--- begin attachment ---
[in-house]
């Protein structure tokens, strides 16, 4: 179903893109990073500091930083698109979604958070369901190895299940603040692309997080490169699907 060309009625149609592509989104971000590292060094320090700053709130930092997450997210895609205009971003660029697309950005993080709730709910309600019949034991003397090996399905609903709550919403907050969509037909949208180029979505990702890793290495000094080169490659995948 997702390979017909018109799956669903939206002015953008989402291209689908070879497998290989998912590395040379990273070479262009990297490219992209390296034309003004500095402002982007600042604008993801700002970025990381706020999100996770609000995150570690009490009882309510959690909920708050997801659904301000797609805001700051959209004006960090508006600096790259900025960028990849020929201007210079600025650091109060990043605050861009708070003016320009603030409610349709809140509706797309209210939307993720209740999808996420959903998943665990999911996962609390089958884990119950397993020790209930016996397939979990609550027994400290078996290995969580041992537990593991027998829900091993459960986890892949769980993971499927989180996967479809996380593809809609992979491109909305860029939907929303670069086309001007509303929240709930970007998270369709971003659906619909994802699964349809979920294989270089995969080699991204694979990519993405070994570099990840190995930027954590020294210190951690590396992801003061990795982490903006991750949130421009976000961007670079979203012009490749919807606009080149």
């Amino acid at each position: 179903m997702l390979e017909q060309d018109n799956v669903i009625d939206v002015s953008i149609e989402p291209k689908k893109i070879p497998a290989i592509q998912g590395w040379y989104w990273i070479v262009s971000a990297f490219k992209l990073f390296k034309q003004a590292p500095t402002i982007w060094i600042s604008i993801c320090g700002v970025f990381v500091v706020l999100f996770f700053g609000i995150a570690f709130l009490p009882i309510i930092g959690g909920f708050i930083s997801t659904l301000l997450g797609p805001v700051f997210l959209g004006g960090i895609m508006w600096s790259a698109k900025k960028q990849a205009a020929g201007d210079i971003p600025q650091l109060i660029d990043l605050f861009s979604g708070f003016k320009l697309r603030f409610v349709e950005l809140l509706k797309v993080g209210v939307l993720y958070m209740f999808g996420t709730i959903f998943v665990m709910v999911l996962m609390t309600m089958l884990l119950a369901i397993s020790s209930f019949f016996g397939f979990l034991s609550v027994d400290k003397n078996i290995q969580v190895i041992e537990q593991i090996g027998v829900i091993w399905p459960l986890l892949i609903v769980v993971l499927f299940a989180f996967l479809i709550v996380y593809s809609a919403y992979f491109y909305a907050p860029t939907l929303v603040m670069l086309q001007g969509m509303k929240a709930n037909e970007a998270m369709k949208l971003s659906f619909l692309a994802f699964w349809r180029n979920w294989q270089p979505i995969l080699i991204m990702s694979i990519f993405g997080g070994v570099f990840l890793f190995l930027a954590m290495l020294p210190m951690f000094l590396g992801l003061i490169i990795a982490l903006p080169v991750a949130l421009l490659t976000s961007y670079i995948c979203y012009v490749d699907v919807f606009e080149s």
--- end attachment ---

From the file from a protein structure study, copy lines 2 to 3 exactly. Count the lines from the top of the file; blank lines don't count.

């Protein structure tokens, strides 16, 4: 179903893109990073500091930083698109979604958070369901190895299940603040692309997080490169699907 060309009625149609592509989104971000590292060094320090700053709130930092997450997210895609205009971003660029697309950005993080709730709910309600019949034991003397090996399905609903709550919403907050969509037909949208180029979505990702890793290495000094080169490659995948 997702390979017909018109799956669903939206002015953008989402291209689908070879497998290989998912590395040379990273070479262009990297490219992209390296034309003004500095402002982007600042604008993801700002970025990381706020999100996770609000995150570690009490009882309510959690909920708050997801659904301000797609805001700051959209004006960090508006600096790259900025960028990849020929201007210079600025650091109060990043605050861009708070003016320009603030409610349709809140509706797309209210939307993720209740999808996420959903998943665990999911996962609390089958884990119950397993020790209930016996397939979990609550027994400290078996290995969580041992537990593991027998829900091993459960986890892949769980993971499927989180996967479809996380593809809609992979491109909305860029939907929303670069086309001007509303929240709930970007998270369709971003659906619909994802699964349809979920294989270089995969080699991204694979990519993405070994570099990840190995930027954590020294210190951690590396992801003061990795982490903006991750949130421009976000961007670079979203012009490749919807606009080149």
């Amino acid at each position: 179903m997702l390979e017909q060309d018109n799956v669903i009625d939206v002015s953008i149609e989402p291209k689908k893109i070879p497998a290989i592509q998912g590395w040379y989104w990273i070479v262009s971000a990297f490219k992209l990073f390296k034309q003004a590292p500095t402002i982007w060094i600042s604008i993801c320090g700002v970025f990381v500091v706020l999100f996770f700053g609000i995150a570690f709130l009490p009882i309510i930092g959690g909920f708050i930083s997801t659904l301000l997450g797609p805001v700051f997210l959209g004006g960090i895609m508006w600096s790259a698109k900025k960028q990849a205009a020929g201007d210079i971003p600025q650091l109060i660029d990043l605050f861009s979604g708070f003016k320009l697309r603030f409610v349709e950005l809140l509706k797309v993080g209210v939307l993720y958070m209740f999808g996420t709730i959903f998943v665990m709910v999911l996962m609390t309600m089958l884990l119950a369901i397993s020790s209930f019949f016996g397939f979990l034991s609550v027994d400290k003397n078996i290995q969580v190895i041992e537990q593991i090996g027998v829900i091993w399905p459960l986890l892949i609903v769980v993971l499927f299940a989180f996967l479809i709550v996380y593809s809609a919403y992979f491109y909305a907050p860029t939907l929303v603040m670069l086309q001007g969509m509303k929240a709930n037909e970007a998270m369709k949208l971003s659906f619909l692309a994802f699964w349809r180029n979920w294989q270089p979505i995969l080699i991204m990702s694979i990519f993405g997080g070994v570099f990840l890793f190995l930027a954590m290495l020294p210190m951690f000094l590396g992801l003061i490169i990795a982490l903006p080169v991750a949130l421009l490659t976000s961007y670079i995948c979203y012009v490749d699907v919807f606009e080149s």